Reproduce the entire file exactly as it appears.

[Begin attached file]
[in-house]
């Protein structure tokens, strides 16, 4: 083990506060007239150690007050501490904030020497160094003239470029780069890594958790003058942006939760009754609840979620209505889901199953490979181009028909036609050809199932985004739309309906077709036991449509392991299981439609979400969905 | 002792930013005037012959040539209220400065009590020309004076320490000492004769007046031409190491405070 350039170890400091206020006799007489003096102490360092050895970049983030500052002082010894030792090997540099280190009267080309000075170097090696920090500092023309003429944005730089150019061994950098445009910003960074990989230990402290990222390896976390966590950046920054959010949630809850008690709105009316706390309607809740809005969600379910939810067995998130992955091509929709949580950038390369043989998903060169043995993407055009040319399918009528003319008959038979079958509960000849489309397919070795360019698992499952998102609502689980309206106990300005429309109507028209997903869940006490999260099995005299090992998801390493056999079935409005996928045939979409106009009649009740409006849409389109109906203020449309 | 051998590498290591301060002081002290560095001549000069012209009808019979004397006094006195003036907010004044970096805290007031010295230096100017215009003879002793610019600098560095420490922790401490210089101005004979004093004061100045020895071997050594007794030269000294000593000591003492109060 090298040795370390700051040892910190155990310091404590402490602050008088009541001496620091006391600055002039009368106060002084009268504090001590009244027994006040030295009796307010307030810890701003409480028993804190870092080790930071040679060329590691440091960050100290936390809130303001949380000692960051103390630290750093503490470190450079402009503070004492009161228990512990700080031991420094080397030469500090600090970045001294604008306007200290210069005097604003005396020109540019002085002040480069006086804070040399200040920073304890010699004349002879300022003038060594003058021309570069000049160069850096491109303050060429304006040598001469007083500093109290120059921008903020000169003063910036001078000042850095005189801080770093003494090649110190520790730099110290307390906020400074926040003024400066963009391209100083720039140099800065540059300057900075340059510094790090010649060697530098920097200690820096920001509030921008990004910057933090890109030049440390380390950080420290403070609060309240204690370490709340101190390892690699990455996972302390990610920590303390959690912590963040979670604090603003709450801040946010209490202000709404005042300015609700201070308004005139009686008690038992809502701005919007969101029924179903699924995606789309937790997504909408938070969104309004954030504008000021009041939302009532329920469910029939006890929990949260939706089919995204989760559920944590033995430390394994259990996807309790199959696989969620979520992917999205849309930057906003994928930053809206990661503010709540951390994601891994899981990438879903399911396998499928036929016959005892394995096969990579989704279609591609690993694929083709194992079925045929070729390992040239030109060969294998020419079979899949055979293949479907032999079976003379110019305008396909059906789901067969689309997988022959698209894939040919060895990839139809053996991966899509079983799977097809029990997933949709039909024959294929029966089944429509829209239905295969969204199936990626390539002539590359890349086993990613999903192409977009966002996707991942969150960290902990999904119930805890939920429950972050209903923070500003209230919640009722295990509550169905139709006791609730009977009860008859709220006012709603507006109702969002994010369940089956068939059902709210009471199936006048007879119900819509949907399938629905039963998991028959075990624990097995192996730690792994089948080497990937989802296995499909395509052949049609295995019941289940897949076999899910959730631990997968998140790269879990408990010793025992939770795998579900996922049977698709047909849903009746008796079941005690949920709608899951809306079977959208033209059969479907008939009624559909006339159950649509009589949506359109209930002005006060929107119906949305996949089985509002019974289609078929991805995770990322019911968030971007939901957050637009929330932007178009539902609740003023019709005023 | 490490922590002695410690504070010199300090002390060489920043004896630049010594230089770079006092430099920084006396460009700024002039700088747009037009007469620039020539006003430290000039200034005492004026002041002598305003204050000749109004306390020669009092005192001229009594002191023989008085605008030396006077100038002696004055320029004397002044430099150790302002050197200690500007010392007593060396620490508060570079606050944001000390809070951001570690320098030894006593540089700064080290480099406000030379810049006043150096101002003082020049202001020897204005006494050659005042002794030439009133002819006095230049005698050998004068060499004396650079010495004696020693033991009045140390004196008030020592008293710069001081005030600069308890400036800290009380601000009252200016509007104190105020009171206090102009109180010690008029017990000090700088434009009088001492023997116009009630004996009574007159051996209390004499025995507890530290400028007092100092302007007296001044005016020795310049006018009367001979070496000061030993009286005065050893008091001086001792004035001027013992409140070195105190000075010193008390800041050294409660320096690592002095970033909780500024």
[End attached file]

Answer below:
[in-house]
């Protein structure tokens, strides 16, 4: 083990506060007239150690007050501490904030020497160094003239470029780069890594958790003058942006939760009754609840979620209505889901199953490979181009028909036609050809199932985004739309309906077709036991449509392991299981439609979400969905 | 002792930013005037012959040539209220400065009590020309004076320490000492004769007046031409190491405070 350039170890400091206020006799007489003096102490360092050895970049983030500052002082010894030792090997540099280190009267080309000075170097090696920090500092023309003429944005730089150019061994950098445009910003960074990989230990402290990222390896976390966590950046920054959010949630809850008690709105009316706390309607809740809005969600379910939810067995998130992955091509929709949580950038390369043989998903060169043995993407055009040319399918009528003319008959038979079958509960000849489309397919070795360019698992499952998102609502689980309206106990300005429309109507028209997903869940006490999260099995005299090992998801390493056999079935409005996928045939979409106009009649009740409006849409389109109906203020449309 | 051998590498290591301060002081002290560095001549000069012209009808019979004397006094006195003036907010004044970096805290007031010295230096100017215009003879002793610019600098560095420490922790401490210089101005004979004093004061100045020895071997050594007794030269000294000593000591003492109060 090298040795370390700051040892910190155990310091404590402490602050008088009541001496620091006391600055002039009368106060002084009268504090001590009244027994006040030295009796307010307030810890701003409480028993804190870092080790930071040679060329590691440091960050100290936390809130303001949380000692960051103390630290750093503490470190450079402009503070004492009161228990512990700080031991420094080397030469500090600090970045001294604008306007200290210069005097604003005396020109540019002085002040480069006086804070040399200040920073304890010699004349002879300022003038060594003058021309570069000049160069850096491109303050060429304006040598001469007083500093109290120059921008903020000169003063910036001078000042850095005189801080770093003494090649110190520790730099110290307390906020400074926040003024400066963009391209100083720039140099800065540059300057900075340059510094790090010649060697530098920097200690820096920001509030921008990004910057933090890109030049440390380390950080420290403070609060309240204690370490709340101190390892690699990455996972302390990610920590303390959690912590963040979670604090603003709450801040946010209490202000709404005042300015609700201070308004005139009686008690038992809502701005919007969101029924179903699924995606789309937790997504909408938070969104309004954030504008000021009041939302009532329920469910029939006890929990949260939706089919995204989760559920944590033995430390394994259990996807309790199959696989969620979520992917999205849309930057906003994928930053809206990661503010709540951390994601891994899981990438879903399911396998499928036929016959005892394995096969990579989704279609591609690993694929083709194992079925045929070729390992040239030109060969294998020419079979899949055979293949479907032999079976003379110019305008396909059906789901067969689309997988022959698209894939040919060895990839139809053996991966899509079983799977097809029990997933949709039909024959294929029966089944429509829209239905295969969204199936990626390539002539590359890349086993990613999903192409977009966002996707991942969150960290902990999904119930805890939920429950972050209903923070500003209230919640009722295990509550169905139709006791609730009977009860008859709220006012709603507006109702969002994010369940089956068939059902709210009471199936006048007879119900819509949907399938629905039963998991028959075990624990097995192996730690792994089948080497990937989802296995499909395509052949049609295995019941289940897949076999899910959730631990997968998140790269879990408990010793025992939770795998579900996922049977698709047909849903009746008796079941005690949920709608899951809306079977959208033209059969479907008939009624559909006339159950649509009589949506359109209930002005006060929107119906949305996949089985509002019974289609078929991805995770990322019911968030971007939901957050637009929330932007178009539902609740003023019709005023 | 490490922590002695410690504070010199300090002390060489920043004896630049010594230089770079006092430099920084006396460009700024002039700088747009037009007469620039020539006003430290000039200034005492004026002041002598305003204050000749109004306390020669009092005192001229009594002191023989008085605008030396006077100038002696004055320029004397002044430099150790302002050197200690500007010392007593060396620490508060570079606050944001000390809070951001570690320098030894006593540089700064080290480099406000030379810049006043150096101002003082020049202001020897204005006494050659005042002794030439009133002819006095230049005698050998004068060499004396650079010495004696020693033991009045140390004196008030020592008293710069001081005030600069308890400036800290009380601000009252200016509007104190105020009171206090102009109180010690008029017990000090700088434009009088001492023997116009009630004996009574007159051996209390004499025995507890530290400028007092100092302007007296001044005016020795310049006018009367001979070496000061030993009286005065050893008091001086001792004035001027013992409140070195105190000075010193008390800041050294409660320096690592002095970033909780500024």